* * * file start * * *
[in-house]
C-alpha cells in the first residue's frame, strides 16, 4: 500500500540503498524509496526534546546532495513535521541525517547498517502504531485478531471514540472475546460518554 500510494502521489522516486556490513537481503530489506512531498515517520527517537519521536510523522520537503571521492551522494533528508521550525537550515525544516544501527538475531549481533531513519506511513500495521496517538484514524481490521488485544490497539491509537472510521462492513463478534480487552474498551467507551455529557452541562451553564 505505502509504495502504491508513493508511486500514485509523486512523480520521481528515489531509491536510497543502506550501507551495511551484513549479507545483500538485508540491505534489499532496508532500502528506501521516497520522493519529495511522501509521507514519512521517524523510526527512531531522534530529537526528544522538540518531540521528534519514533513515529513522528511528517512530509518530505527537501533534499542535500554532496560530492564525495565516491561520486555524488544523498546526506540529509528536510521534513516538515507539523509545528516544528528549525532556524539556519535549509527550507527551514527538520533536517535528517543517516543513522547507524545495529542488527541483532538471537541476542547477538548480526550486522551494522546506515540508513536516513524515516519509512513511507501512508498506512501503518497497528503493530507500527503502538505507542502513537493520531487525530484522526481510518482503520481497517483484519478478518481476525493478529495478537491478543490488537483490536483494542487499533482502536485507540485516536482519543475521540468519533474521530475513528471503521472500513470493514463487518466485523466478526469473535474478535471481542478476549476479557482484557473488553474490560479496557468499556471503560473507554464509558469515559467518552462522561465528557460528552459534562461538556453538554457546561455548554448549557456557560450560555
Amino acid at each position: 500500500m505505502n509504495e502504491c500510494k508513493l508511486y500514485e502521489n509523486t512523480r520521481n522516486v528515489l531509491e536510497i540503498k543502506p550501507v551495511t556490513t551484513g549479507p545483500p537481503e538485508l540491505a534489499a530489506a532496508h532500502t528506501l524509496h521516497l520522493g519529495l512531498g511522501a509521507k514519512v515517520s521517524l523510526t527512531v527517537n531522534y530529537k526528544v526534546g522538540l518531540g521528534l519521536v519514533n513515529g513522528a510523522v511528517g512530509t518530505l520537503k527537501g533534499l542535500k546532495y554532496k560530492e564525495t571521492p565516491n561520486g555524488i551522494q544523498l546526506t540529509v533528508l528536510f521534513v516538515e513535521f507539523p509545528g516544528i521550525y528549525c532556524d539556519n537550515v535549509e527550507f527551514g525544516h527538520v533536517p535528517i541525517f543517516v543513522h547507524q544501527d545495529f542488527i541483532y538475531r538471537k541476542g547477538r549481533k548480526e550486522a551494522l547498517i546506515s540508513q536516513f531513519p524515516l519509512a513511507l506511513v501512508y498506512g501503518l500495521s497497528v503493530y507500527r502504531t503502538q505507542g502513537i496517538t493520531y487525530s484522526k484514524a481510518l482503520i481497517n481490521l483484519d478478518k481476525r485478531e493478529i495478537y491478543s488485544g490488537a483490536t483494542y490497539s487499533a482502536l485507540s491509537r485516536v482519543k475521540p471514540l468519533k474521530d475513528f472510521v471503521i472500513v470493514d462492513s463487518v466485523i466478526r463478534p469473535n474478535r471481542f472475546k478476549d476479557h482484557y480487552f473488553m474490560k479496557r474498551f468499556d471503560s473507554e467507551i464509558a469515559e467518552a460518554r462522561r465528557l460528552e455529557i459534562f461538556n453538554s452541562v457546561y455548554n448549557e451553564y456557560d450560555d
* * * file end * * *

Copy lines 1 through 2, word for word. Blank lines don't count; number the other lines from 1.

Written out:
[in-house]
C-alpha cells in the first residue's frame, strides 16, 4: 500500500540503498524509496526534546546532495513535521541525517547498517502504531485478531471514540472475546460518554 500510494502521489522516486556490513537481503530489506512531498515517520527517537519521536510523522520537503571521492551522494533528508521550525537550515525544516544501527538475531549481533531513519506511513500495521496517538484514524481490521488485544490497539491509537472510521462492513463478534480487552474498551467507551455529557452541562451553564 505505502509504495502504491508513493508511486500514485509523486512523480520521481528515489531509491536510497543502506550501507551495511551484513549479507545483500538485508540491505534489499532496508532500502528506501521516497520522493519529495511522501509521507514519512521517524523510526527512531531522534530529537526528544522538540518531540521528534519514533513515529513522528511528517512530509518530505527537501533534499542535500554532496560530492564525495565516491561520486555524488544523498546526506540529509528536510521534513516538515507539523509545528516544528528549525532556524539556519535549509527550507527551514527538520533536517535528517543517516543513522547507524545495529542488527541483532538471537541476542547477538548480526550486522551494522546506515540508513536516513524515516519509512513511507501512508498506512501503518497497528503493530507500527503502538505507542502513537493520531487525530484522526481510518482503520481497517483484519478478518481476525493478529495478537491478543490488537483490536483494542487499533482502536485507540485516536482519543475521540468519533474521530475513528471503521472500513470493514463487518466485523466478526469473535474478535471481542478476549476479557482484557473488553474490560479496557468499556471503560473507554464509558469515559467518552462522561465528557460528552459534562461538556453538554457546561455548554448549557456557560450560555